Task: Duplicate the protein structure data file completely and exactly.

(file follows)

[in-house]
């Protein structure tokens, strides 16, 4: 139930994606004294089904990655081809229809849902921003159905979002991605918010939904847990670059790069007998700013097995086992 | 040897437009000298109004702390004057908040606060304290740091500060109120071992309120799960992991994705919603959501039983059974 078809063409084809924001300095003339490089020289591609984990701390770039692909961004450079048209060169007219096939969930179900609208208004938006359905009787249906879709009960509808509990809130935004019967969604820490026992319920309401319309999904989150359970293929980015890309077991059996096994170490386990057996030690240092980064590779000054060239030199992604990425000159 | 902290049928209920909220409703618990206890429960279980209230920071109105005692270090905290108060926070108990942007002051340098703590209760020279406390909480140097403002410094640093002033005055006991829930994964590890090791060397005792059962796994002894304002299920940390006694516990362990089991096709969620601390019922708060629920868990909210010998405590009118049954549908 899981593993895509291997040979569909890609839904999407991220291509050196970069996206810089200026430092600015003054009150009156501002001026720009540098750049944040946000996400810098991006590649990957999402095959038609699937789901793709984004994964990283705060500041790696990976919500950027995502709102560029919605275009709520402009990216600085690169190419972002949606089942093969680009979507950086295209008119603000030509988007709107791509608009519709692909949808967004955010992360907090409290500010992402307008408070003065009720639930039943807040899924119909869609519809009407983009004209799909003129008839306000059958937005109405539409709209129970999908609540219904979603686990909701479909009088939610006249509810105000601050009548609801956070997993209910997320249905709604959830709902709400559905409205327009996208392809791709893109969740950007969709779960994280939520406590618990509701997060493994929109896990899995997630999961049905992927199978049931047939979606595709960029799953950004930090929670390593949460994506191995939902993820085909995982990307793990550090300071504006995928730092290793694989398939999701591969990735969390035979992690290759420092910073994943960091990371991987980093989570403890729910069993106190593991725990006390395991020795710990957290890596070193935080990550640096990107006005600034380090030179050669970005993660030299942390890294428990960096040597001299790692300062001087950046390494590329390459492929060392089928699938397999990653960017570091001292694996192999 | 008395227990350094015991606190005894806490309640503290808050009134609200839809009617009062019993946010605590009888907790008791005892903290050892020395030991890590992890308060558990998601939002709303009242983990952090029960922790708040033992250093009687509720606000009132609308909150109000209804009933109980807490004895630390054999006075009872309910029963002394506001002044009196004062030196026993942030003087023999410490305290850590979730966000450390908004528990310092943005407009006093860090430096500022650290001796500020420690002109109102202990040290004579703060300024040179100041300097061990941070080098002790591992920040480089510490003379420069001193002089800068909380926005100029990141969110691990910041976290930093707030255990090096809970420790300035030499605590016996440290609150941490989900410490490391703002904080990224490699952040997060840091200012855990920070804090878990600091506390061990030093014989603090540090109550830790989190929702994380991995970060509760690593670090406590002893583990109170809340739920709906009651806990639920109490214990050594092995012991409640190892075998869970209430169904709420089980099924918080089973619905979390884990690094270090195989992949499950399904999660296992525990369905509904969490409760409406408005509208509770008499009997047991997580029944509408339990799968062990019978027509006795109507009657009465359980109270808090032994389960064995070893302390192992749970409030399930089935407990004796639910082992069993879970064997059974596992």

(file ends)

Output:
[in-house]
């Protein structure tokens, strides 16, 4: 139930994606004294089904990655081809229809849902921003159905979002991605918010939904847990670059790069007998700013097995086992 | 040897437009000298109004702390004057908040606060304290740091500060109120071992309120799960992991994705919603959501039983059974 078809063409084809924001300095003339490089020289591609984990701390770039692909961004450079048209060169007219096939969930179900609208208004938006359905009787249906879709009960509808509990809130935004019967969604820490026992319920309401319309999904989150359970293929980015890309077991059996096994170490386990057996030690240092980064590779000054060239030199992604990425000159 | 902290049928209920909220409703618990206890429960279980209230920071109105005692270090905290108060926070108990942007002051340098703590209760020279406390909480140097403002410094640093002033005055006991829930994964590890090791060397005792059962796994002894304002299920940390006694516990362990089991096709969620601390019922708060629920868990909210010998405590009118049954549908 899981593993895509291997040979569909890609839904999407991220291509050196970069996206810089200026430092600015003054009150009156501002001026720009540098750049944040946000996400810098991006590649990957999402095959038609699937789901793709984004994964990283705060500041790696990976919500950027995502709102560029919605275009709520402009990216600085690169190419972002949606089942093969680009979507950086295209008119603000030509988007709107791509608009519709692909949808967004955010992360907090409290500010992402307008408070003065009720639930039943807040899924119909869609519809009407983009004209799909003129008839306000059958937005109405539409709209129970999908609540219904979603686990909701479909009088939610006249509810105000601050009548609801956070997993209910997320249905709604959830709902709400559905409205327009996208392809791709893109969740950007969709779960994280939520406590618990509701997060493994929109896990899995997630999961049905992927199978049931047939979606595709960029799953950004930090929670390593949460994506191995939902993820085909995982990307793990550090300071504006995928730092290793694989398939999701591969990735969390035979992690290759420092910073994943960091990371991987980093989570403890729910069993106190593991725990006390395991020795710990957290890596070193935080990550640096990107006005600034380090030179050669970005993660030299942390890294428990960096040597001299790692300062001087950046390494590329390459492929060392089928699938397999990653960017570091001292694996192999 | 008395227990350094015991606190005894806490309640503290808050009134609200839809009617009062019993946010605590009888907790008791005892903290050892020395030991890590992890308060558990998601939002709303009242983990952090029960922790708040033992250093009687509720606000009132609308909150109000209804009933109980807490004895630390054999006075009872309910029963002394506001002044009196004062030196026993942030003087023999410490305290850590979730966000450390908004528990310092943005407009006093860090430096500022650290001796500020420690002109109102202990040290004579703060300024040179100041300097061990941070080098002790591992920040480089510490003379420069001193002089800068909380926005100029990141969110691990910041976290930093707030255990090096809970420790300035030499605590016996440290609150941490989900410490490391703002904080990224490699952040997060840091200012855990920070804090878990600091506390061990030093014989603090540090109550830790989190929702994380991995970060509760690593670090406590002893583990109170809340739920709906009651806990639920109490214990050594092995012991409640190892075998869970209430169904709420089980099924918080089973619905979390884990690094270090195989992949499950399904999660296992525990369905509904969490409760409406408005509208509770008499009997047991997580029944509408339990799968062990019978027509006795109507009657009465359980109270808090032994389960064995070893302390192992749970409030399930089935407990004796639910082992069993879970064997059974596992």